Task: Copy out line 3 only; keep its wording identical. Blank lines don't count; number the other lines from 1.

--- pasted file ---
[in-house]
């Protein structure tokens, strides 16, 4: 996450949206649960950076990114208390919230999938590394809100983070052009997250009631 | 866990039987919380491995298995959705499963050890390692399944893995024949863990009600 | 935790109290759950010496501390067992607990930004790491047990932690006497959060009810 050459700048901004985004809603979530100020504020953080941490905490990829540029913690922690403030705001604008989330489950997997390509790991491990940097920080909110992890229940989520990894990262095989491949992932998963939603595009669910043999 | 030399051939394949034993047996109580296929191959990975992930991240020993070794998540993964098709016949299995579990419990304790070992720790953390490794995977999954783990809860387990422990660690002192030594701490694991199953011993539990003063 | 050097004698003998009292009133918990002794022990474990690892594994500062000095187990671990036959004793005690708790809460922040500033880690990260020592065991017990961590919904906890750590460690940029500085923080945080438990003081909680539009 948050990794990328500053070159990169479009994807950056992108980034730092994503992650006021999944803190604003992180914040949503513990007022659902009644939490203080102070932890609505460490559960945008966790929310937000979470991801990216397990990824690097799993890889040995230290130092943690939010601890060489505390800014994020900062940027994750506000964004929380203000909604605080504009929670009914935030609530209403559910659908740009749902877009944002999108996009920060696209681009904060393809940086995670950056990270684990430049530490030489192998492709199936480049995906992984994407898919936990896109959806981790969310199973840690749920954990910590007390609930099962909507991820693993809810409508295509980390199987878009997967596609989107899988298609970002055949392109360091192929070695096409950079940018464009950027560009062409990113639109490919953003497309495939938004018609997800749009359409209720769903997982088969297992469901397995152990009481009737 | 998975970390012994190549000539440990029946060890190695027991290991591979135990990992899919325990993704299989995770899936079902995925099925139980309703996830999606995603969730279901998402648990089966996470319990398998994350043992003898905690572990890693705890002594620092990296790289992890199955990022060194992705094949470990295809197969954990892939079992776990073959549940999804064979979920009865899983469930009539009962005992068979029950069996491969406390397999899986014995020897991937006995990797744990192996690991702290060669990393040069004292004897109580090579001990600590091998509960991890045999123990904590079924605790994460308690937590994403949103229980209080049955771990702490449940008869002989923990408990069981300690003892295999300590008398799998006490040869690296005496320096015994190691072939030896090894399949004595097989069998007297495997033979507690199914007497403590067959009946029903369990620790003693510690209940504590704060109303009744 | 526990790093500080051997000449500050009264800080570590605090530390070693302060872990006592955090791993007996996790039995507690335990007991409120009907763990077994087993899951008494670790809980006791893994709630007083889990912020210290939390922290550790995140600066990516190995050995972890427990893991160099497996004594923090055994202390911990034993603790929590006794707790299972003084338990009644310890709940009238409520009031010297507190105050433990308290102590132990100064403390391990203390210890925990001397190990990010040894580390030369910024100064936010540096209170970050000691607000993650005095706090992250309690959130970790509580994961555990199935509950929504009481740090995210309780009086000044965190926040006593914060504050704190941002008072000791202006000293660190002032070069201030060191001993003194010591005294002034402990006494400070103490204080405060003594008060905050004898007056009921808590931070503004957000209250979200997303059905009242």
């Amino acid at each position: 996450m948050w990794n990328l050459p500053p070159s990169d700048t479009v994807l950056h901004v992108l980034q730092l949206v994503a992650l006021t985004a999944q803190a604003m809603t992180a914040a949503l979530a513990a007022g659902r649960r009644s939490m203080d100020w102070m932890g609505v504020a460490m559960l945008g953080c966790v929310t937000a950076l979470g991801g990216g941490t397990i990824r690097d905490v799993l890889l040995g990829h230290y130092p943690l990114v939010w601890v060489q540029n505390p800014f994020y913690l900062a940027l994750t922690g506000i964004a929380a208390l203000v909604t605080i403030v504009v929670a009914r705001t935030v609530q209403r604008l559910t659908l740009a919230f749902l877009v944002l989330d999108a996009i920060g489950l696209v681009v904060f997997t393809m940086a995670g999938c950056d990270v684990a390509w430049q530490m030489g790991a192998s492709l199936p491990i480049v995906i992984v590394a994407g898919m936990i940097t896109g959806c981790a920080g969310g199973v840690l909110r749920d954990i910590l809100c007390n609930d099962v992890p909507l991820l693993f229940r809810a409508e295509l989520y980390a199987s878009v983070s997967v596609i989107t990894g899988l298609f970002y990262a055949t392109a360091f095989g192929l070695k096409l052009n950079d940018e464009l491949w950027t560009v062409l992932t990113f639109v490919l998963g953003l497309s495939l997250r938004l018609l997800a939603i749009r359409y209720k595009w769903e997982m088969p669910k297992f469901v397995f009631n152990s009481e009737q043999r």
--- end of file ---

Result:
């Amino acid at each position: 996450m948050w990794n990328l050459p500053p070159s990169d700048t479009v994807l950056h901004v992108l980034q730092l949206v994503a992650l006021t985004a999944q803190a604003m809603t992180a914040a949503l979530a513990a007022g659902r649960r009644s939490m203080d100020w102070m932890g609505v504020a460490m559960l945008g953080c966790v929310t937000a950076l979470g991801g990216g941490t397990i990824r690097d905490v799993l890889l040995g990829h230290y130092p943690l990114v939010w601890v060489q540029n505390p800014f994020y913690l900062a940027l994750t922690g506000i964004a929380a208390l203000v909604t605080i403030v504009v929670a009914r705001t935030v609530q209403r604008l559910t659908l740009a919230f749902l877009v944002l989330d999108a996009i920060g489950l696209v681009v904060f997997t393809m940086a995670g999938c950056d990270v684990a390509w430049q530490m030489g790991a192998s492709l199936p491990i480049v995906i992984v590394a994407g898919m936990i940097t896109g959806c981790a920080g969310g199973v840690l909110r749920d954990i910590l809100c007390n609930d099962v992890p909507l991820l693993f229940r809810a409508e295509l989520y980390a199987s878009v983070s997967v596609i989107t990894g899988l298609f970002y990262a055949t392109a360091f095989g192929l070695k096409l052009n950079d940018e464009l491949w950027t560009v062409l992932t990113f639109v490919l998963g953003l497309s495939l997250r938004l018609l997800a939603i749009r359409y209720k595009w769903e997982m088969p669910k297992f469901v397995f009631n152990s009481e009737q043999r």